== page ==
One day God told Jeremiah to go ... and watched a potter working the clay with a potter's wheel. The prophet noted that if a jar broke, the potter took the clay in hand and began again remaking that jar with the same mud, without changing the material. This episode from Jeremiah's life contains a precious spiritual pointer: in our case the Lord does not change the material, but first begins from where we are, from what we are, from our attributes and our limitations, and from this He reconstructs within us a new possibility of life.

      This is the God of the Bible. This is good and beautiful news ...for every separated person remaining faithful to the sacrament. They need not become other than what they are already, and in this way allow God's love to act.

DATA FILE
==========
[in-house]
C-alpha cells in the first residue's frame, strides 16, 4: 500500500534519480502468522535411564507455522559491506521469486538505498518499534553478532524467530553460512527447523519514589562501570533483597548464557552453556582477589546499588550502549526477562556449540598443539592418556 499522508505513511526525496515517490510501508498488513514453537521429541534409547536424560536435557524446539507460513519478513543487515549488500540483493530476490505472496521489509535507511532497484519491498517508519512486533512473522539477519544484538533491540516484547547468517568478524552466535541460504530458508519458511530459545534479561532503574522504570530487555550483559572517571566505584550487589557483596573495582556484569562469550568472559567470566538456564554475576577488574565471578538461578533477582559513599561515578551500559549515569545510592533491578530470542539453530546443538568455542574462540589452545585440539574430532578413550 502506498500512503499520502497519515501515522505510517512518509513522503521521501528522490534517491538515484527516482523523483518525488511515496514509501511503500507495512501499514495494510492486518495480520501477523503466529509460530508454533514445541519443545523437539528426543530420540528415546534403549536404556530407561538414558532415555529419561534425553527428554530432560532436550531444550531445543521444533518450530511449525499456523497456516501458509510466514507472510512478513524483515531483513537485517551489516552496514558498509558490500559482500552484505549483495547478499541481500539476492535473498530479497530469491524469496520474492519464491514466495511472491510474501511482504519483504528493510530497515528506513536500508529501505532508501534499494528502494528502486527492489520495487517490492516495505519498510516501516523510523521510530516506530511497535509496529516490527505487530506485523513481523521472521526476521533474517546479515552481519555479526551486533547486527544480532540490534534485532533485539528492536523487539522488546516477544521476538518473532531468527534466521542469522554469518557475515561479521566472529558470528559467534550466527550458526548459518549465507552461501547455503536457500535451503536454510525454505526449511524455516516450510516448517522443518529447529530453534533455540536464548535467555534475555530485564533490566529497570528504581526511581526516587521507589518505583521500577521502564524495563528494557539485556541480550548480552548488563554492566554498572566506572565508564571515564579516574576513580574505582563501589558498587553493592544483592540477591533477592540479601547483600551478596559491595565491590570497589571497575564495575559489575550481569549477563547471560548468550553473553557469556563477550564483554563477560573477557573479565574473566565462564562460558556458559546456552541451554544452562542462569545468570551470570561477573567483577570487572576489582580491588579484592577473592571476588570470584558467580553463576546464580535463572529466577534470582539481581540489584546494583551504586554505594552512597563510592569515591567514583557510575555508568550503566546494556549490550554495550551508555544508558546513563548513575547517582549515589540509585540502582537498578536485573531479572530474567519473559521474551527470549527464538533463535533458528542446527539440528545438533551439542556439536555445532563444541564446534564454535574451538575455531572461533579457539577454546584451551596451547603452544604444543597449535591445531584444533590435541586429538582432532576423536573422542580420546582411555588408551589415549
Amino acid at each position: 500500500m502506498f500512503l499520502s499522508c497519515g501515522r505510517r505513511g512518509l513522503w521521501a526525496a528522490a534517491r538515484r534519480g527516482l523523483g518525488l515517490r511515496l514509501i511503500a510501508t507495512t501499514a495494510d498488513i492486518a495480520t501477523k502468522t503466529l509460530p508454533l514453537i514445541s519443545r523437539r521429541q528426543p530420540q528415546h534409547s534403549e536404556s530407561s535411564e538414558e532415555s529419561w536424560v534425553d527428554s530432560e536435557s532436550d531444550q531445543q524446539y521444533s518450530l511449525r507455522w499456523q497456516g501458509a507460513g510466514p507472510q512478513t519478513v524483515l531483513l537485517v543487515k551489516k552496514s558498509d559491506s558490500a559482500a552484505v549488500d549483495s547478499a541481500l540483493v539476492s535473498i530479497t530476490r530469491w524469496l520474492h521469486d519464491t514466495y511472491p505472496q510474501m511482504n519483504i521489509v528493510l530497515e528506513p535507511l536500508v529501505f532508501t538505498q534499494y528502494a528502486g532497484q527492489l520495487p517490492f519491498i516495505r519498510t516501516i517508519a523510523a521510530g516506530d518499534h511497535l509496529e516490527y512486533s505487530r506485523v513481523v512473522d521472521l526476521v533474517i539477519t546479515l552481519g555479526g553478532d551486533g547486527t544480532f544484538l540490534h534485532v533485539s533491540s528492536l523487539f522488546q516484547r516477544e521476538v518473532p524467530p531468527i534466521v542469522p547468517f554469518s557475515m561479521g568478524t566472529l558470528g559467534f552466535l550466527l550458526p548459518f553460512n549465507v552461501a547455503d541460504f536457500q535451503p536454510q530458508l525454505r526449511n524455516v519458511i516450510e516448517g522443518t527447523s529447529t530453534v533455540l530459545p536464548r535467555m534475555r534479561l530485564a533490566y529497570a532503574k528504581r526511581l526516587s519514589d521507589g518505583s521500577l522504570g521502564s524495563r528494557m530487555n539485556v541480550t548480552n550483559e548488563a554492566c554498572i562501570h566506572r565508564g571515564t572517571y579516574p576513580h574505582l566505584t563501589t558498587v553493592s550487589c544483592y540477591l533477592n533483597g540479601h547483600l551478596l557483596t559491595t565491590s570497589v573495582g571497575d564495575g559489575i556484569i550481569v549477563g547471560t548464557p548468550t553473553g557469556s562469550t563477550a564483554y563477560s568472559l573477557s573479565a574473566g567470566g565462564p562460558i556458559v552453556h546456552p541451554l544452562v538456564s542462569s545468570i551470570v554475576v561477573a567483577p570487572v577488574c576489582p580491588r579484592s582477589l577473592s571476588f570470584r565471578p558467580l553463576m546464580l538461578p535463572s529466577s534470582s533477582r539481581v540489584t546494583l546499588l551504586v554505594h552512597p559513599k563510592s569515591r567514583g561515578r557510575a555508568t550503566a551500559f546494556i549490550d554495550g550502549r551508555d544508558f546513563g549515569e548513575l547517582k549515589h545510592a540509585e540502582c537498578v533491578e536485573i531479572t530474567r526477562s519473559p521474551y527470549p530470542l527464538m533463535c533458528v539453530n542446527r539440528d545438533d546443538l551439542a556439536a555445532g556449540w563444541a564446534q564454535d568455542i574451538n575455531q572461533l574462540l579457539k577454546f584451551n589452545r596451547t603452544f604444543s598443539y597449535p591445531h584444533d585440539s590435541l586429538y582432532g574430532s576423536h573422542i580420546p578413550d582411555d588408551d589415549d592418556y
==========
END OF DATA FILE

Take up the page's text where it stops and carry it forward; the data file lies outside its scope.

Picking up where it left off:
'Sharon, whenever two baptized Catholics marry their marriage is a sacrament. The Catechism teaches us that the remedy for marital difficulties lies in the abundant Graces available through the marital sacrament itself (CCC 1661).

      The sacrament of Matrimony signifies the union of Christ and the Church. It gives spouses the grace to love each other with the love with which Christ has loved his Church; the grace of the sacrament thus perfects the human love of the spouses, strengthens their indissoluble unity, and sanctifies them on the way to eternal life (Council of Trent: DS 1799).

    'I really wish you wouldn't digress to ever comparing the Catholic marriage sacrament to dead cats, Sharon. You say, 'My marriage to that man has been annulled,' 'Now I thank God for this annulment,' 'I was able to remarry a wonderful man.' Since you accept your bishop's declaration of nullity, you didn't 'remarry.' You and 'that man' only had a civilly-legal cohabitation. Both of you were living in 'sinless-fornication,' as far the Church was concerned.